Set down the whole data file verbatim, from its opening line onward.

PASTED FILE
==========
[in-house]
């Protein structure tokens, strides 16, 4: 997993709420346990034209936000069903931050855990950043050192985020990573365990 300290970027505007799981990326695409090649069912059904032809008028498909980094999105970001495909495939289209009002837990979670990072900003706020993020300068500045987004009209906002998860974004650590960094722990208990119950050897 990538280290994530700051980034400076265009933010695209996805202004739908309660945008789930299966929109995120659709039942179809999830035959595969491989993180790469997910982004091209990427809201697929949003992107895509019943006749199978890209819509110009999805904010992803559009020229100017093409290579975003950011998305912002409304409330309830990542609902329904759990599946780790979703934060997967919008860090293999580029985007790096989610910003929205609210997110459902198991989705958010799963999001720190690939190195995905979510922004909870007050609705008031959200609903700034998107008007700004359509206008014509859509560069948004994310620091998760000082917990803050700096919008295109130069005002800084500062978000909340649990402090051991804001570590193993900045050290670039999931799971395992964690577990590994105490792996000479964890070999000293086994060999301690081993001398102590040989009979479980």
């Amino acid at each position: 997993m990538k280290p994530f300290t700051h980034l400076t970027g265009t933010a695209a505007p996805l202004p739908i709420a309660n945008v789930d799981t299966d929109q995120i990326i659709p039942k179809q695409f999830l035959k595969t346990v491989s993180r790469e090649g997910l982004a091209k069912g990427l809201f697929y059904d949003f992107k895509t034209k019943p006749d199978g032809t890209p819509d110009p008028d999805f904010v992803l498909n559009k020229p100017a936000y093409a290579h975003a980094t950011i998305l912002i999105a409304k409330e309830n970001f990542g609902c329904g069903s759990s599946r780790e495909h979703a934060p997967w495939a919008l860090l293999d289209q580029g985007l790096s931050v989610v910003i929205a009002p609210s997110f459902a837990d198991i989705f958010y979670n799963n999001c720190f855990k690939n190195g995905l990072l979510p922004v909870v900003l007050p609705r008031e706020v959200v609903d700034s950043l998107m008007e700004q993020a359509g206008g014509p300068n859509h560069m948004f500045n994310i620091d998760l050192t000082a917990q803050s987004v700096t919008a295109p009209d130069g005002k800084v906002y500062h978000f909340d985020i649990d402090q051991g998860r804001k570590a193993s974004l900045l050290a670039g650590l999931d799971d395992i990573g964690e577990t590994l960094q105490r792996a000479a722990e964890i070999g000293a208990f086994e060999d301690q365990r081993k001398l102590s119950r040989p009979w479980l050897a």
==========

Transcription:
[in-house]
């Protein structure tokens, strides 16, 4: 997993709420346990034209936000069903931050855990950043050192985020990573365990 300290970027505007799981990326695409090649069912059904032809008028498909980094999105970001495909495939289209009002837990979670990072900003706020993020300068500045987004009209906002998860974004650590960094722990208990119950050897 990538280290994530700051980034400076265009933010695209996805202004739908309660945008789930299966929109995120659709039942179809999830035959595969491989993180790469997910982004091209990427809201697929949003992107895509019943006749199978890209819509110009999805904010992803559009020229100017093409290579975003950011998305912002409304409330309830990542609902329904759990599946780790979703934060997967919008860090293999580029985007790096989610910003929205609210997110459902198991989705958010799963999001720190690939190195995905979510922004909870007050609705008031959200609903700034998107008007700004359509206008014509859509560069948004994310620091998760000082917990803050700096919008295109130069005002800084500062978000909340649990402090051991804001570590193993900045050290670039999931799971395992964690577990590994105490792996000479964890070999000293086994060999301690081993001398102590040989009979479980």
């Amino acid at each position: 997993m990538k280290p994530f300290t700051h980034l400076t970027g265009t933010a695209a505007p996805l202004p739908i709420a309660n945008v789930d799981t299966d929109q995120i990326i659709p039942k179809q695409f999830l035959k595969t346990v491989s993180r790469e090649g997910l982004a091209k069912g990427l809201f697929y059904d949003f992107k895509t034209k019943p006749d199978g032809t890209p819509d110009p008028d999805f904010v992803l498909n559009k020229p100017a936000y093409a290579h975003a980094t950011i998305l912002i999105a409304k409330e309830n970001f990542g609902c329904g069903s759990s599946r780790e495909h979703a934060p997967w495939a919008l860090l293999d289209q580029g985007l790096s931050v989610v910003i929205a009002p609210s997110f459902a837990d198991i989705f958010y979670n799963n999001c720190f855990k690939n190195g995905l990072l979510p922004v909870v900003l007050p609705r008031e706020v959200v609903d700034s950043l998107m008007e700004q993020a359509g206008g014509p300068n859509h560069m948004f500045n994310i620091d998760l050192t000082a917990q803050s987004v700096t919008a295109p009209d130069g005002k800084v906002y500062h978000f909340d985020i649990d402090q051991g998860r804001k570590a193993s974004l900045l050290a670039g650590l999931d799971d395992i990573g964690e577990t590994l960094q105490r792996a000479a722990e964890i070999g000293a208990f086994e060999d301690q365990r081993k001398l102590s119950r040989p009979w479980l050897a």